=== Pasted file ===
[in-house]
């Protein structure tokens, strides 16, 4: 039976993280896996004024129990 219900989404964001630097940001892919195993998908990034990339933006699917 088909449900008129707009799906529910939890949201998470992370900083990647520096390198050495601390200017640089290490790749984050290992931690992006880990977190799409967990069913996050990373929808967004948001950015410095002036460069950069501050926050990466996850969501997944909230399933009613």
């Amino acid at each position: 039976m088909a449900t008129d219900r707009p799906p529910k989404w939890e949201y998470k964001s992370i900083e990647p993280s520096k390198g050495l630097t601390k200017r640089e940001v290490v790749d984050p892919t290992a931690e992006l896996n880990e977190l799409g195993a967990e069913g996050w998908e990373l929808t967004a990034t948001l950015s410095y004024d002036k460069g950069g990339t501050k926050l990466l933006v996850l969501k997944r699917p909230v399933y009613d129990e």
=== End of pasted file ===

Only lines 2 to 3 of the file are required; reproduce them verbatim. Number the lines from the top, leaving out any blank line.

């Protein structure tokens, strides 16, 4: 039976993280896996004024129990 219900989404964001630097940001892919195993998908990034990339933006699917 088909449900008129707009799906529910939890949201998470992370900083990647520096390198050495601390200017640089290490790749984050290992931690992006880990977190799409967990069913996050990373929808967004948001950015410095002036460069950069501050926050990466996850969501997944909230399933009613």
């Amino acid at each position: 039976m088909a449900t008129d219900r707009p799906p529910k989404w939890e949201y998470k964001s992370i900083e990647p993280s520096k390198g050495l630097t601390k200017r640089e940001v290490v790749d984050p892919t290992a931690e992006l896996n880990e977190l799409g195993a967990e069913g996050w998908e990373l929808t967004a990034t948001l950015s410095y004024d002036k460069g950069g990339t501050k926050l990466l933006v996850l969501k997944r699917p909230v399933y009613d129990e």